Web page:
SHEFFIELD’S £1.2 billion Private Finance Initiative highways repair contract is on course to be agreed early next year.
The project is among 10 new PFI deals set to be agreed across the region over the coming year - despite widespread criticism of PFI.
Sheffield Council is in the final stages of agreeing a contract spanning the next 25 years, which will see a private firm take control of the city’s entire network of streets and highways.
Two companies are shortlisted for the contract - Amey and Carillion.
Under the terms of the deal, which is the largest ever PFI deal in the region, the winning company will undertake a six-year programme of renovation to bring Sheffield’s notoriously potholed roads up to an acceptable standard, and then maintain them at that level for the duration of the contract.
All aspects of the council’s highways department’s role will be handed to the private firm, from sweeping the streets to emptying litter bins and repairing benches and street signs.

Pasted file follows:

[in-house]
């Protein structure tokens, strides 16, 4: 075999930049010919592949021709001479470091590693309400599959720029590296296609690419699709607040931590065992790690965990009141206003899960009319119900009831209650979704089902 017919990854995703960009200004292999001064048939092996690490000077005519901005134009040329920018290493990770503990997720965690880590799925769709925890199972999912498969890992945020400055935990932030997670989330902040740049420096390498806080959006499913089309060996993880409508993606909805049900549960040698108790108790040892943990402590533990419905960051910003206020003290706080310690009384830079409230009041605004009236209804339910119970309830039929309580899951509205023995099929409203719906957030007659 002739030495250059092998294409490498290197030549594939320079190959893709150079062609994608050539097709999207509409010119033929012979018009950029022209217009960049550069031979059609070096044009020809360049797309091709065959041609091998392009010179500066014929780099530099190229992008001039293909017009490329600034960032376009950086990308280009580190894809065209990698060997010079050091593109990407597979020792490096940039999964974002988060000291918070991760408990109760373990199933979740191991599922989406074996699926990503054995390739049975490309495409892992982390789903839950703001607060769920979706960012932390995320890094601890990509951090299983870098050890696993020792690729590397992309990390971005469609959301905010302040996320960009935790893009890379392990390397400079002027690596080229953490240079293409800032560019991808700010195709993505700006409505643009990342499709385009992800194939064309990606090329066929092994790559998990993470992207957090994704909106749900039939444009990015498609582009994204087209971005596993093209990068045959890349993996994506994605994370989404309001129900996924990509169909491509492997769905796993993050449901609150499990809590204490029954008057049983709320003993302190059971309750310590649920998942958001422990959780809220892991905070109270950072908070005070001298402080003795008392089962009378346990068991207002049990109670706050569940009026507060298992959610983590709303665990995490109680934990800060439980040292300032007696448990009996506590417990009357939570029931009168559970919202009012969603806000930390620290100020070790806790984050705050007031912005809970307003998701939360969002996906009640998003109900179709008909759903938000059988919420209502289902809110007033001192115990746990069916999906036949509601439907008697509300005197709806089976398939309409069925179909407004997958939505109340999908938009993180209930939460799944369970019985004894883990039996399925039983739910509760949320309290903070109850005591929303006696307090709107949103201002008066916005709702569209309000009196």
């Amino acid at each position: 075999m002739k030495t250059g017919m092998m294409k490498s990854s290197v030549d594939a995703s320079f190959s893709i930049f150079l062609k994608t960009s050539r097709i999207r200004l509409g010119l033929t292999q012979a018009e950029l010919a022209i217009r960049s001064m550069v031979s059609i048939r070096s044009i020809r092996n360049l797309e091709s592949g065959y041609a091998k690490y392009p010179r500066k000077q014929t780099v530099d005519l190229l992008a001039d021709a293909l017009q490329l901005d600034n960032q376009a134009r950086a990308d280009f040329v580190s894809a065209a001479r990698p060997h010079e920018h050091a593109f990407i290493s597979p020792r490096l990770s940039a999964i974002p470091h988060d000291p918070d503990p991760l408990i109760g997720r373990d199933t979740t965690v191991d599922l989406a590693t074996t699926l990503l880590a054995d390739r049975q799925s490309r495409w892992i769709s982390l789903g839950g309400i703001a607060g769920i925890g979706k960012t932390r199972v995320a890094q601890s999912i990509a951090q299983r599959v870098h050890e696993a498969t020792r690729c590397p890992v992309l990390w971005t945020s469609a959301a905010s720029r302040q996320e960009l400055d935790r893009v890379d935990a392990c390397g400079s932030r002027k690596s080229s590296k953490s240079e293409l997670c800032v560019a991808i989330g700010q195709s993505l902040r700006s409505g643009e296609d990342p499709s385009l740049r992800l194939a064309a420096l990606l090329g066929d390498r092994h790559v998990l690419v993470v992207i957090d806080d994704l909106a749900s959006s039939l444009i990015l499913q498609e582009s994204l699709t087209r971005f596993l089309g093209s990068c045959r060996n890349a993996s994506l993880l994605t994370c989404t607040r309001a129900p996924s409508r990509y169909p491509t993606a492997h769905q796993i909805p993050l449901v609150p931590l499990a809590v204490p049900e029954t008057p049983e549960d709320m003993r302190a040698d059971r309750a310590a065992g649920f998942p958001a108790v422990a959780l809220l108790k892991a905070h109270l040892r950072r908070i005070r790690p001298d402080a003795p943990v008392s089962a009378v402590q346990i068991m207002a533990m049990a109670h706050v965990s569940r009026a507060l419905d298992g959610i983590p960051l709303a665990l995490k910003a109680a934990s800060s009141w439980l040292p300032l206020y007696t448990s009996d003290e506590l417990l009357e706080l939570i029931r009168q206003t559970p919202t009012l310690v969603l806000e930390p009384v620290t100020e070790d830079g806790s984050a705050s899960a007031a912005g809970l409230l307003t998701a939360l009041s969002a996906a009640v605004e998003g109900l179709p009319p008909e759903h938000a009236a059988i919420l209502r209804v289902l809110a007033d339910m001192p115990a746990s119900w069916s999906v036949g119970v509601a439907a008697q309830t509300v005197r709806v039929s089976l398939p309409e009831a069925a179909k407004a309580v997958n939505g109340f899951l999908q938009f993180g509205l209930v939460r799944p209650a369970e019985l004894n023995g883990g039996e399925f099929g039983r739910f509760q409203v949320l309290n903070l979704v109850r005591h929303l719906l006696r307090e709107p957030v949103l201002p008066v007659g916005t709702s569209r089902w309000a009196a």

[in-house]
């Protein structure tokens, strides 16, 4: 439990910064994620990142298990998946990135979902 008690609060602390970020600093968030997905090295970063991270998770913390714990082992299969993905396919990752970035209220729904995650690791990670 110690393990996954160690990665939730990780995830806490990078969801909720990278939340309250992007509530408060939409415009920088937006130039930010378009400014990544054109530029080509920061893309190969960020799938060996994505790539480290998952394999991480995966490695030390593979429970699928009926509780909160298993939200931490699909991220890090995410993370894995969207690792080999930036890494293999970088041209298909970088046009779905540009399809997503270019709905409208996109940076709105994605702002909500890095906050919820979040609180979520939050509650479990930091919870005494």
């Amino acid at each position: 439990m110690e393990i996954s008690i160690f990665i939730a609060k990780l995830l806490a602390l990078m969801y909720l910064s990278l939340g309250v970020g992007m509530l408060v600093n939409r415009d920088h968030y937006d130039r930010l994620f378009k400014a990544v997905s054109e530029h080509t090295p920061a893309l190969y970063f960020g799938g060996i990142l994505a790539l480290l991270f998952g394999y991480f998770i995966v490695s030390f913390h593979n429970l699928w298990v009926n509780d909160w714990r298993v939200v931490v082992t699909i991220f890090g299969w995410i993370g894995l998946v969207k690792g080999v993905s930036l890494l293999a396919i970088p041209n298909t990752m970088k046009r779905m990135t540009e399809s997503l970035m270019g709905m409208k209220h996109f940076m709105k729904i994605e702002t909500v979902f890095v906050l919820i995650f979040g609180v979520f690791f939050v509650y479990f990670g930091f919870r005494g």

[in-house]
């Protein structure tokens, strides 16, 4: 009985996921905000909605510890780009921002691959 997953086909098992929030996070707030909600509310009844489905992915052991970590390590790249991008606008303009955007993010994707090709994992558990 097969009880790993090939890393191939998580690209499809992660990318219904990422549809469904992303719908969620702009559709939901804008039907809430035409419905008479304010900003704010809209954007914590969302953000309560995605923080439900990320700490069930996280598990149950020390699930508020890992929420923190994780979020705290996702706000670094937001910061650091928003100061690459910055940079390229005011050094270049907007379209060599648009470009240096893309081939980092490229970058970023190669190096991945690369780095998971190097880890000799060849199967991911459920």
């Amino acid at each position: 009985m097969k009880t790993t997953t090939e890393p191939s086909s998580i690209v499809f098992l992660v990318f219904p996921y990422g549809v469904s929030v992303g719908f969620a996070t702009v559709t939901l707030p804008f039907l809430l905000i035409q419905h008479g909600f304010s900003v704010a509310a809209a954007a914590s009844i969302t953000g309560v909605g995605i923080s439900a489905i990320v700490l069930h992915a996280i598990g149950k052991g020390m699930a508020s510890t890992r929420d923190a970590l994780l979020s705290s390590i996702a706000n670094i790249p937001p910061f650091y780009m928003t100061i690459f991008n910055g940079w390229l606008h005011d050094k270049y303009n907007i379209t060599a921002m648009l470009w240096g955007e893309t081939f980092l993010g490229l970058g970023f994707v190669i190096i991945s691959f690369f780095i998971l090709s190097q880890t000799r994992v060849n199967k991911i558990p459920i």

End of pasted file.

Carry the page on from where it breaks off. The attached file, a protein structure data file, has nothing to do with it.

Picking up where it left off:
The council has secured £1.2bn in PFI “credits” from the Government - effectively a huge grant - towards the project, meaning the deal has been widely welcomed in a city where the notoriously pot-holed streets have been the source of much public angst for many years.
Michael Platt, Sheffield Council’s project director, said: “Most PFI deals in the past have been about building accommodation - schools or office blocks, for example. Obviously this is quite different.”
The scheme was in jeopardy after the Government cancelled many large spending projects to save money but was allowed to go ahead on condition savings were made to the cost of the proposed contract, which means its specification has been reduced.
But council chiefs hope the project will rid Sheffield of its ‘pothole city’ tag as it will still ensuring all roads are resurfaced to a high standard and maintained in the same condition for the lifetime of the contract.
The city’s roads have deteriorated in recent years due to lack of investment.